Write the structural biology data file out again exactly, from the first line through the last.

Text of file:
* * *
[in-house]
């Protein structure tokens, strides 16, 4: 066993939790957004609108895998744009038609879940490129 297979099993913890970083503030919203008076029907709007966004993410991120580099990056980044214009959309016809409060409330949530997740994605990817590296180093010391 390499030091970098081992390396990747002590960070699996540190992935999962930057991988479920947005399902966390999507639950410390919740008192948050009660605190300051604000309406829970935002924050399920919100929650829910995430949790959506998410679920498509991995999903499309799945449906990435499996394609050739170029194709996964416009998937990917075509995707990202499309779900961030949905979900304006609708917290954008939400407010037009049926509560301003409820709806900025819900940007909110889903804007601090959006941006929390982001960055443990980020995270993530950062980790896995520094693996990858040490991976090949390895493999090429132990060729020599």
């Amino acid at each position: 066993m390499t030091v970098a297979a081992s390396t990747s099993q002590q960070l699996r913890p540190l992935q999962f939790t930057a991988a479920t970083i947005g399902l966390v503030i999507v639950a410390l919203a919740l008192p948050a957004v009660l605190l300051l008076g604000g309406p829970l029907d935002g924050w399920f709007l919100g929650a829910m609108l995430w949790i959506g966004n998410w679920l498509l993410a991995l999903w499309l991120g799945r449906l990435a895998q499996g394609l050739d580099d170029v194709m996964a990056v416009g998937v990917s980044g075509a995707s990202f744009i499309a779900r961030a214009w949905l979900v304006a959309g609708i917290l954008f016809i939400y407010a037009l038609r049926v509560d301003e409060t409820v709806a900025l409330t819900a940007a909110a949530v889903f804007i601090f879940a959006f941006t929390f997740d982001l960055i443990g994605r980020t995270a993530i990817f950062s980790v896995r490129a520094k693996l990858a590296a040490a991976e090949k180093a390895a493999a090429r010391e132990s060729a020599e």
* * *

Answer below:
[in-house]
């Protein structure tokens, strides 16, 4: 066993939790957004609108895998744009038609879940490129 297979099993913890970083503030919203008076029907709007966004993410991120580099990056980044214009959309016809409060409330949530997740994605990817590296180093010391 390499030091970098081992390396990747002590960070699996540190992935999962930057991988479920947005399902966390999507639950410390919740008192948050009660605190300051604000309406829970935002924050399920919100929650829910995430949790959506998410679920498509991995999903499309799945449906990435499996394609050739170029194709996964416009998937990917075509995707990202499309779900961030949905979900304006609708917290954008939400407010037009049926509560301003409820709806900025819900940007909110889903804007601090959006941006929390982001960055443990980020995270993530950062980790896995520094693996990858040490991976090949390895493999090429132990060729020599």
């Amino acid at each position: 066993m390499t030091v970098a297979a081992s390396t990747s099993q002590q960070l699996r913890p540190l992935q999962f939790t930057a991988a479920t970083i947005g399902l966390v503030i999507v639950a410390l919203a919740l008192p948050a957004v009660l605190l300051l008076g604000g309406p829970l029907d935002g924050w399920f709007l919100g929650a829910m609108l995430w949790i959506g966004n998410w679920l498509l993410a991995l999903w499309l991120g799945r449906l990435a895998q499996g394609l050739d580099d170029v194709m996964a990056v416009g998937v990917s980044g075509a995707s990202f744009i499309a779900r961030a214009w949905l979900v304006a959309g609708i917290l954008f016809i939400y407010a037009l038609r049926v509560d301003e409060t409820v709806a900025l409330t819900a940007a909110a949530v889903f804007i601090f879940a959006f941006t929390f997740d982001l960055i443990g994605r980020t995270a993530i990817f950062s980790v896995r490129a520094k693996l990858a590296a040490a991976e090949k180093a390895a493999a090429r010391e132990s060729a020599e």